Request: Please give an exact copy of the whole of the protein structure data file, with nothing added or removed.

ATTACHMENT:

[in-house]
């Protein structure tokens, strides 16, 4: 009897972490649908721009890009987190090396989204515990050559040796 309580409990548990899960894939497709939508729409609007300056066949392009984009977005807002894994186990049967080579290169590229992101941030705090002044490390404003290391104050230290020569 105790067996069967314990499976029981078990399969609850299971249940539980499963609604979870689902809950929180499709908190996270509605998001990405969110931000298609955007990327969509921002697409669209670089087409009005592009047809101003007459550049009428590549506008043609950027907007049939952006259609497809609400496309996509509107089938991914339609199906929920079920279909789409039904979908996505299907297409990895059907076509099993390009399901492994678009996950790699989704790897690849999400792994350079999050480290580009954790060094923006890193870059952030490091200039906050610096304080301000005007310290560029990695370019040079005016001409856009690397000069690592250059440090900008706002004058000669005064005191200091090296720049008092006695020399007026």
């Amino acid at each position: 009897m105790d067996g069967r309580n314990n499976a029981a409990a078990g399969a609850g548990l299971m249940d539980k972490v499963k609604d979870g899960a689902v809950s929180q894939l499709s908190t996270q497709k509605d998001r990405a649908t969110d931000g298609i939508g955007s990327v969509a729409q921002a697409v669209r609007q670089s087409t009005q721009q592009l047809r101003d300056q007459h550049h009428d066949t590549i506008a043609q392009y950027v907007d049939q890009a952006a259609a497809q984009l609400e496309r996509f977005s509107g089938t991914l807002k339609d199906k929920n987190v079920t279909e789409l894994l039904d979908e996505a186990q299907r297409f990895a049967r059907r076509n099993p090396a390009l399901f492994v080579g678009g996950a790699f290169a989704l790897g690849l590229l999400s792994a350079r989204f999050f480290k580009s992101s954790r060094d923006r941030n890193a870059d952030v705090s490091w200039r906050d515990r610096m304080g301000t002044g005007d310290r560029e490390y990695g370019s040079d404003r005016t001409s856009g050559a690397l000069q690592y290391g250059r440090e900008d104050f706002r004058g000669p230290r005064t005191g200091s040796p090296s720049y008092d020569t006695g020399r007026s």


[in-house]
């Protein structure tokens, strides 16, 4: 009897972490649908721009890009987190090396989204515990050559040796 309580409990548990899960894939497709939508729409609007300056066949392009984009977005807002894994186990049967080579290169590229992101941030705090002044490390404003290391104050230290020569 105790067996069967314990499976029981078990399969609850299971249940539980499963609604979870689902809950929180499709908190996270509605998001990405969110931000298609955007990327969509921002697409669209670089087409009005592009047809101003007459550049009428590549506008043609950027907007049939952006259609497809609400496309996509509107089938991914339609199906929920079920279909789409039904979908996505299907297409990895059907076509099993390009399901492994678009996950790699989704790897690849999400792994350079999050480290580009954790060094923006890193870059952030490091200039906050610096304080301000005007310290560029990695370019040079005016001409856009690397000069690592250059440090900008706002004058000669005064005191200091090296720049008092006695020399007026």
């Amino acid at each position: 009897m105790d067996g069967r309580n314990n499976a029981a409990a078990g399969a609850g548990l299971m249940d539980k972490v499963k609604d979870g899960a689902v809950s929180q894939l499709s908190t996270q497709k509605d998001r990405a649908t969110d931000g298609i939508g955007s990327v969509a729409q921002a697409v669209r609007q670089s087409t009005q721009q592009l047809r101003d300056q007459h550049h009428d066949t590549i506008a043609q392009y950027v907007d049939q890009a952006a259609a497809q984009l609400e496309r996509f977005s509107g089938t991914l807002k339609d199906k929920n987190v079920t279909e789409l894994l039904d979908e996505a186990q299907r297409f990895a049967r059907r076509n099993p090396a390009l399901f492994v080579g678009g996950a790699f290169a989704l790897g690849l590229l999400s792994a350079r989204f999050f480290k580009s992101s954790r060094d923006r941030n890193a870059d952030v705090s490091w200039r906050d515990r610096m304080g301000t002044g005007d310290r560029e490390y990695g370019s040079d404003r005016t001409s856009g050559a690397l000069q690592y290391g250059r440090e900008d104050f706002r004058g000669p230290r005064t005191g200091s040796p090296s720049y008092d020569t006695g020399r007026s």